The New York Court of Appeals, in a 6-0 decision, required New York City to provide The Legal Aid Society with notices of shelter terminations before evicting homeless men and women. The decision was hailed as a major victory for the legal right to shelter for homeless adults in New York City. "The decision vindicates the important principles that mentally ill and disabled homeless single men and women are entitled to have counsel," Steven Banks, Attorney-in-Chief of The Legal Aid Society, told the New York Law Journal.
Banks argued Callahan v. Carey before the State's High Court for The Legal Aid Society and the Coalition for the Homeless. Amanda Moretti, a staff attorney at the Society, worked on the case with Banks. In a statement, Mary Brosnahan, Executive Director of the Coalition for the Homeless, said that the decision helps to prevent hundreds of homeless adults from being wrongfully evicted from shelters onto our streets. "As the number of homeless New Yorkers continues to rise, these protections are increasingly critical to protecting poor New Yorkers, by keeping them safe and off our city’s streets."
ALBANY - New York City must notify the Legal Aid Society when it intends to evict homeless men and women from city shelters, the Court of Appeals decided yesterday.
The "broadly worded" terms of a 1981 consent decree provide that the Legal Aid Society, the designated representatives of the homeless, should have "access to any records relevant to enforcement and monitoring" of the decree, the 6-0 Court held in Callahan v. Carey , 98.
That includes Legal Aid's demand that its attorneys be notified whenever the city has told shelter residents they are to be evicted for misbehavior or for other conduct that makes them ineligible to receive housing and welfare assistance, the Court held.
"We simply cannot say that sanction notices are irrelevant to the City defendants' compliance with their obligation under the decree to provide decent shelter for homeless adults," Judge Susan Phillips Read wrote for the Court.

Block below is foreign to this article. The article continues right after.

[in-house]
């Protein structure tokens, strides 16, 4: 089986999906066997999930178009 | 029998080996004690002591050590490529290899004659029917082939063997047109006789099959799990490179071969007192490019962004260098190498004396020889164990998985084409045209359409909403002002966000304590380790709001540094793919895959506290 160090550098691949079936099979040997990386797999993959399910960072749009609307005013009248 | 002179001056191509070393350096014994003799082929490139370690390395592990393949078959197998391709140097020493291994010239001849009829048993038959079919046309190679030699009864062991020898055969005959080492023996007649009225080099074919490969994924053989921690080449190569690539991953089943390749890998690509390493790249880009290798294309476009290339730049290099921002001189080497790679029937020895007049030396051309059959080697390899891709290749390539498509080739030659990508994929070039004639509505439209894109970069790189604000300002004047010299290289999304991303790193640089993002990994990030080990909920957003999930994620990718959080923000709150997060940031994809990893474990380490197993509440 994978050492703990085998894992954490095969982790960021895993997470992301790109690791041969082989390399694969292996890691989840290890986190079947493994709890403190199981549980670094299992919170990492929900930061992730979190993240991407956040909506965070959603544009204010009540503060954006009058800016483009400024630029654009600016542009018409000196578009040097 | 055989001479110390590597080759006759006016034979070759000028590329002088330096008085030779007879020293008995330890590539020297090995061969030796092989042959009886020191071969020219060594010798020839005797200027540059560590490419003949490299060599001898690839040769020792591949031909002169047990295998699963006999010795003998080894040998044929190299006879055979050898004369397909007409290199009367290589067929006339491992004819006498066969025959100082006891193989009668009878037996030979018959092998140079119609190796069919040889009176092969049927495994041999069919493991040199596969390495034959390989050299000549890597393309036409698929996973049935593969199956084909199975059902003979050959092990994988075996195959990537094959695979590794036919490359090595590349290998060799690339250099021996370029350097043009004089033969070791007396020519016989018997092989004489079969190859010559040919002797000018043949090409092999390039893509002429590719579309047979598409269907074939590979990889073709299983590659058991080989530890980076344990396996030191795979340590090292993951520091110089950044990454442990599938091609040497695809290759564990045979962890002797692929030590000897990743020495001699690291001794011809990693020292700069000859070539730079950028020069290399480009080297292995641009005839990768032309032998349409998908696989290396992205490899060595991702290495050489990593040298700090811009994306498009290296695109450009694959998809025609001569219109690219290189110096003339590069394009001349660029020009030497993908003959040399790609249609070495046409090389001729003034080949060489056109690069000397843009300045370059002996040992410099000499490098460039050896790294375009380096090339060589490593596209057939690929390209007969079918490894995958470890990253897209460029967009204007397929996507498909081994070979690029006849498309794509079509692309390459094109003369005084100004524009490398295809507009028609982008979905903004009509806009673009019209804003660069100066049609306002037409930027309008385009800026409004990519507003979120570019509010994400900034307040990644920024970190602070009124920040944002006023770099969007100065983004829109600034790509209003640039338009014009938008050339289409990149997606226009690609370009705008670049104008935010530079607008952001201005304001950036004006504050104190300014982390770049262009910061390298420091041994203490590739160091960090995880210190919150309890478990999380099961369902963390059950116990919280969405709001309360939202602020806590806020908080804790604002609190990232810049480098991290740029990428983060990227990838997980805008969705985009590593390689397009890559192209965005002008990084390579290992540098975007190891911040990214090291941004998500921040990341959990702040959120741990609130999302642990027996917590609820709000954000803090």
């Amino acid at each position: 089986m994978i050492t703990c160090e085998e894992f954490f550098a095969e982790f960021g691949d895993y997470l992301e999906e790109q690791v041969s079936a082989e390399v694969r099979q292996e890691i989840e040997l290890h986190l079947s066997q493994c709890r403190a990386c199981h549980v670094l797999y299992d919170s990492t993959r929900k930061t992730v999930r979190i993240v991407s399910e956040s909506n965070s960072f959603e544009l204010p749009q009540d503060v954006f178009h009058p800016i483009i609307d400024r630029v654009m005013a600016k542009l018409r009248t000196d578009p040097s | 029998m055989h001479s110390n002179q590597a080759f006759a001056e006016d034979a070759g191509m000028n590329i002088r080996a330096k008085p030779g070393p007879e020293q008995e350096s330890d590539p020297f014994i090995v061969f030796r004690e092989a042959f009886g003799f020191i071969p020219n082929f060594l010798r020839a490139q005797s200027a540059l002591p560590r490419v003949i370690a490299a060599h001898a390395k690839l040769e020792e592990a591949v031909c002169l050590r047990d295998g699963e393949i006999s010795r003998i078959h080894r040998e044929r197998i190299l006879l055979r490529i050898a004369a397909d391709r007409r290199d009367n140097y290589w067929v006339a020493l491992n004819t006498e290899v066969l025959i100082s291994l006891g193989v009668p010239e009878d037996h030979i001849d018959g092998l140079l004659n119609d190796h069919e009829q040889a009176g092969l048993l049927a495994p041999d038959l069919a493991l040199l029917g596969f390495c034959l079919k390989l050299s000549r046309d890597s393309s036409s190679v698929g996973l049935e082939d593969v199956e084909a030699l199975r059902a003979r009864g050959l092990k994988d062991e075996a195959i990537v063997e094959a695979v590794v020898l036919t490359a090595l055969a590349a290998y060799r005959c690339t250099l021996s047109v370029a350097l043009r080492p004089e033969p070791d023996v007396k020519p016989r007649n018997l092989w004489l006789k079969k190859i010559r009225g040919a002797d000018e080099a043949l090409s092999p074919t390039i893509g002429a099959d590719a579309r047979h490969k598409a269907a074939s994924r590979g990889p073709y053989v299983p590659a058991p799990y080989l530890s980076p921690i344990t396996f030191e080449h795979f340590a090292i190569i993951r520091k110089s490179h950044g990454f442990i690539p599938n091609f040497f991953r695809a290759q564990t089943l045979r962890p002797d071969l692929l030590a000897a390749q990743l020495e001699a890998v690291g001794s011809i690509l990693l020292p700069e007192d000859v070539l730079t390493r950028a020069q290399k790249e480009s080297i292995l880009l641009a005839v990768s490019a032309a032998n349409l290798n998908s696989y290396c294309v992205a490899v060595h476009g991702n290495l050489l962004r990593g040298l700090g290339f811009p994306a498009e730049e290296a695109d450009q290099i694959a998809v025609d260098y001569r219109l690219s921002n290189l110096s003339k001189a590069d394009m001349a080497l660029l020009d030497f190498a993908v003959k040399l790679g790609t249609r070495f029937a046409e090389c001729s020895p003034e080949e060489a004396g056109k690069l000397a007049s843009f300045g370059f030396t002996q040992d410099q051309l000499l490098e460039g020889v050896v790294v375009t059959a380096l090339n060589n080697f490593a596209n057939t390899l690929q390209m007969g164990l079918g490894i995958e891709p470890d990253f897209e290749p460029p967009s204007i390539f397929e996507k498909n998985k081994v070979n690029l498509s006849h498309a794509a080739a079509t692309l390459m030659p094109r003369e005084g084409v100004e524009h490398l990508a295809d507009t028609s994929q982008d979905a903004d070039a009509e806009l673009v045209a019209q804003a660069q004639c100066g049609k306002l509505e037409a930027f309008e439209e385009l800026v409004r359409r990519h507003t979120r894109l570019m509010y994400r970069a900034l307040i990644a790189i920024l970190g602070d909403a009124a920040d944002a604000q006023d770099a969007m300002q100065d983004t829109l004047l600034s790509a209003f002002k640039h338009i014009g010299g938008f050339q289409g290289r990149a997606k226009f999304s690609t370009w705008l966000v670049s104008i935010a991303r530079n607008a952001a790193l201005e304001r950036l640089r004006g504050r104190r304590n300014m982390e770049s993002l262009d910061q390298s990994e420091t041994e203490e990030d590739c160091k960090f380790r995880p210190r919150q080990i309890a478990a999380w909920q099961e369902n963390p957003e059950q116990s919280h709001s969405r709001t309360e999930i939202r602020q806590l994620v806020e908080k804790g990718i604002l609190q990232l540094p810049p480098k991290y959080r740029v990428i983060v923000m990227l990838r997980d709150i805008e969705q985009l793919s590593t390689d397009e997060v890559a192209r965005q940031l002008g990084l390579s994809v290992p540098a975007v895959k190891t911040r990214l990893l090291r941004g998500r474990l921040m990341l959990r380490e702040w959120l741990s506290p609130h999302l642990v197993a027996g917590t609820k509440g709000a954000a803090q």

The so-called Callahan decree, entered into by the administrations of former New York City Mayor Edward I. Koch and former Governor Hugh L. Carey, guaranteed shelter and board for single, homeless adults.
While Judge Read wrote that no one is suggesting that New York City or its Department of Homeless Services would consider "improper mass evictions" of adult shelter residents, such a result would be at least "theoretically" possible if terms of the consent decree are not adhered to strictly.
She likened the consent decree to a contract and said its terms must be interpreted "in light of its plain language." The parties to the agreement undoubtedly had their reasons in 1981 for broadly phrasing the provision on the Legal Aid Society's access to information in paragraph 11 of the consent decree, Judge Read wrote, and to the extent that the city now feels the decree has become "outmoded and cumbersome," it is free to attempt to negotiate a new deal.
Yesterday's ruling reversed the finding of an Appellate Division, First Department, panel that the city need not notify Legal Aid when seeking to evict adult shelter residents (NYLJ, July 10, 2008 ). That ruling, in turn, had overturned a 2006 determination by Manhattan Supreme Court Justice Stanley L. Sklar (See Profile ), who found that prior notices to Legal Aid were required.